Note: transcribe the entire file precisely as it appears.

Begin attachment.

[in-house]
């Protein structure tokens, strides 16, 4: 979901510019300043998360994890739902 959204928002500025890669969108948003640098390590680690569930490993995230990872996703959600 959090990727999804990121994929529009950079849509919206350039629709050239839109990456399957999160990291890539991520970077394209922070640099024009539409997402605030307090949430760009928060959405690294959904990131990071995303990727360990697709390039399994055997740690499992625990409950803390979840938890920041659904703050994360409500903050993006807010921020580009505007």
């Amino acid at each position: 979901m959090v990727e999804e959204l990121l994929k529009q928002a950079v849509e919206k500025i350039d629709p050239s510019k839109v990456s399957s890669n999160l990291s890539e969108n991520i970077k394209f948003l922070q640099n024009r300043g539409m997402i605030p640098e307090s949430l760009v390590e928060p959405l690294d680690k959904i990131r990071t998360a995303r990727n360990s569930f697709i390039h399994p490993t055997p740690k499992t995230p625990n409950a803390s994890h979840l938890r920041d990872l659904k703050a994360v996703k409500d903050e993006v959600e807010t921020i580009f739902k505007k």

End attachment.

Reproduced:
[in-house]
């Protein structure tokens, strides 16, 4: 979901510019300043998360994890739902 959204928002500025890669969108948003640098390590680690569930490993995230990872996703959600 959090990727999804990121994929529009950079849509919206350039629709050239839109990456399957999160990291890539991520970077394209922070640099024009539409997402605030307090949430760009928060959405690294959904990131990071995303990727360990697709390039399994055997740690499992625990409950803390979840938890920041659904703050994360409500903050993006807010921020580009505007």
């Amino acid at each position: 979901m959090v990727e999804e959204l990121l994929k529009q928002a950079v849509e919206k500025i350039d629709p050239s510019k839109v990456s399957s890669n999160l990291s890539e969108n991520i970077k394209f948003l922070q640099n024009r300043g539409m997402i605030p640098e307090s949430l760009v390590e928060p959405l690294d680690k959904i990131r990071t998360a995303r990727n360990s569930f697709i390039h399994p490993t055997p740690k499992t995230p625990n409950a803390s994890h979840l938890r920041d990872l659904k703050a994360v996703k409500d903050e993006v959600e807010t921020i580009f739902k505007k």